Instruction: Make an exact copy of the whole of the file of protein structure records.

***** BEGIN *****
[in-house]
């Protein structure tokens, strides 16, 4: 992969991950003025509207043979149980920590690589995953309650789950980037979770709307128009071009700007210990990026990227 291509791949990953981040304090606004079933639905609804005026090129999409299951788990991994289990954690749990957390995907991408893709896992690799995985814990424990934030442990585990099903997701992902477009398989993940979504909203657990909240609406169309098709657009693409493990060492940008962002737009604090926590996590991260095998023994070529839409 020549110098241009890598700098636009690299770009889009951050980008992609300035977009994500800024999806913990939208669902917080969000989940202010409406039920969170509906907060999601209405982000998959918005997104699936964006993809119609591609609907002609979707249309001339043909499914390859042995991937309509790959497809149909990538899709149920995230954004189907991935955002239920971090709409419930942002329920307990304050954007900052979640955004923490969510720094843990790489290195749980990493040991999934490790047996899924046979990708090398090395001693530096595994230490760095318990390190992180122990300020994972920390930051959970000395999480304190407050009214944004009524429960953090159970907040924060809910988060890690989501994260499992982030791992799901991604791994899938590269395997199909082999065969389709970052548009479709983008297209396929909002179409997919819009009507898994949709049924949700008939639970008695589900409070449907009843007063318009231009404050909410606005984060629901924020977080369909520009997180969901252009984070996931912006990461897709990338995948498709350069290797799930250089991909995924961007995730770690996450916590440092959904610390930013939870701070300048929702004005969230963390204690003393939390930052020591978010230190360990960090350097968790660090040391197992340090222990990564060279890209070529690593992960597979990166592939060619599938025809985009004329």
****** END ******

[in-house]
């Protein structure tokens, strides 16, 4: 992969991950003025509207043979149980920590690589995953309650789950980037979770709307128009071009700007210990990026990227 291509791949990953981040304090606004079933639905609804005026090129999409299951788990991994289990954690749990957390995907991408893709896992690799995985814990424990934030442990585990099903997701992902477009398989993940979504909203657990909240609406169309098709657009693409493990060492940008962002737009604090926590996590991260095998023994070529839409 020549110098241009890598700098636009690299770009889009951050980008992609300035977009994500800024999806913990939208669902917080969000989940202010409406039920969170509906907060999601209405982000998959918005997104699936964006993809119609591609609907002609979707249309001339043909499914390859042995991937309509790959497809149909990538899709149920995230954004189907991935955002239920971090709409419930942002329920307990304050954007900052979640955004923490969510720094843990790489290195749980990493040991999934490790047996899924046979990708090398090395001693530096595994230490760095318990390190992180122990300020994972920390930051959970000395999480304190407050009214944004009524429960953090159970907040924060809910988060890690989501994260499992982030791992799901991604791994899938590269395997199909082999065969389709970052548009479709983008297209396929909002179409997919819009009507898994949709049924949700008939639970008695589900409070449907009843007063318009231009404050909410606005984060629901924020977080369909520009997180969901252009984070996931912006990461897709990338995948498709350069290797799930250089991909995924961007995730770690996450916590440092959904610390930013939870701070300048929702004005969230963390204690003393939390930052020591978010230190360990960090350097968790660090040391197992340090222990990564060279890209070529690593992960597979990166592939060619599938025809985009004329």